Powerman 5000 Transform
Friday, June 6, 2003 @ 11:16 AM
More “Manson” than “Zombie,” but all POWER… Transform suggests the graduation this five-piece has undergone in the last five years. The time away from the spotlight of MTV has only seemed to hasten the need for these guys to demonstrate their hungry “I’ll show YOU!” - ‘in-your-face’ desire to prove themselves. No longer “Nu-“… just “rock.”
Transform leads into the first of 13 no-bullshit all-rock tunes with the cry, “I’M NOT A SPACEMAN…” on “Theme To A Fake Revolution,” and crunches and bounces like The Incredible Hulk in an angry mood. From here on in, this CD makes it difficult for any A&R person to select a number that DOESN’T rock! The ‘transformation’ has begun…
“Free,” “Action,” the Manson-esque “That’s Entertainment”… they might have called this disc “It’s ALL GOOD, Fuckers!”! Awash in guitars and “leads-AHOY!” this is more than just a Spider-One comic-strip sketch book. Drums bash away while Spider stretches his voice and the band adds a much-needed edge to their previous glossy sound. One could easily see this band playing a basement party or blowing out the speakers at Madison Square Garden.
“A Is For Apathy” is Buckcherry-rawk and Sex Pistols nasty. “Transform” comes in the middle of the disc and adds to the kinetic energy, which converts back into kinetic energy
with the following “Top Of The World” and “Song About Nothing” as if to show that PM5K is a perpetual-motion machine. Short, tight blasting numbers, now fast-now-slow -- Spider’s voice is rich and the band is heavy, as the band easily carves its way into owning a sound. The second-stage/opening act you once knew has reached its headliner status by tracks 10 and 11 on “Stereotype,” with it’s catchy sing-a-longs… and the throttling leads on “I Knew It.” The last two songs, “Hey, That’s Right!” and “The Shape Of Things To Come” conclude the transformation and offer the promise that there is a future for rock and PM5K. I don’t know if it gets better than this -- but it certainly hasn’t been this good in a while.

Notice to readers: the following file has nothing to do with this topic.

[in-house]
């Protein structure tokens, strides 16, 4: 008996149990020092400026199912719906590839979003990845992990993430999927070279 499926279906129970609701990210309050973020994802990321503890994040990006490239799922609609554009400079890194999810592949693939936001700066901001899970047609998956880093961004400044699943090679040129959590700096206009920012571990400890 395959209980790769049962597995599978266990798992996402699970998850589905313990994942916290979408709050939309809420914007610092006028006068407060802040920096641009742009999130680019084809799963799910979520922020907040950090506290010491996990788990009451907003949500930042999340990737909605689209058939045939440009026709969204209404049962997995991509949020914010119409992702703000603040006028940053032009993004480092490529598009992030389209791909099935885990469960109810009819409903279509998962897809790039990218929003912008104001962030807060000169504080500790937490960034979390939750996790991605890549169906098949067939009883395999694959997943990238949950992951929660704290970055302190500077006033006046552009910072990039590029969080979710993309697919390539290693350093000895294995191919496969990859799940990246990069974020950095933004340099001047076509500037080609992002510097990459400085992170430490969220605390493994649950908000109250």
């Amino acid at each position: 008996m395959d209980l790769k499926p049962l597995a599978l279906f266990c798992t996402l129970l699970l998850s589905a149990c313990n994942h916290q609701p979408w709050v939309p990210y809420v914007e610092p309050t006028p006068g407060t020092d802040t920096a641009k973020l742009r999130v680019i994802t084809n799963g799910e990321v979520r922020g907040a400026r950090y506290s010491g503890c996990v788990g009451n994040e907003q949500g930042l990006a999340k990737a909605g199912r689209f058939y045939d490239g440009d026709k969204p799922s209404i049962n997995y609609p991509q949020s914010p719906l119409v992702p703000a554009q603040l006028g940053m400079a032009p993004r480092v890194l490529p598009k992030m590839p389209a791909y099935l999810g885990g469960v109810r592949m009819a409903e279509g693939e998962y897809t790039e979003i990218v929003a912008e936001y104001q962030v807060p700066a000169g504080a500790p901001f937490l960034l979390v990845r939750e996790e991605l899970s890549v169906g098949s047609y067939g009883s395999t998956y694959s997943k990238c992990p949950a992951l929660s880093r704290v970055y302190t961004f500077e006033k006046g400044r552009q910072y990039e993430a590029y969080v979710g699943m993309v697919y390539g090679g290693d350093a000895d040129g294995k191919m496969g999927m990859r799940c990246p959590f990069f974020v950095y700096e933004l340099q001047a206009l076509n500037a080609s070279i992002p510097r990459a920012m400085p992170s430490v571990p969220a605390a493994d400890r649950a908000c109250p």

Transform is more than just an exercise in rock – it’s a regimen for a new way of life for Powerman 5000.
(Enhanced with videos, too!)
* * * * *
Gone are the trappings of art-school costumes and Nu-Rock fantasies as Spider steps out from his older brother’s shadow and gets the lead out with an out-and-out rock album that shows PM5K is a BAND, and force to be reckoned with. The long-anticipated follow-up to Tonight The Stars Revolt (after the scrapped, “Anyone For Doomsday?”), Transform cleverly demonstrates that insanity and a rage to rock just seem to run in the family…
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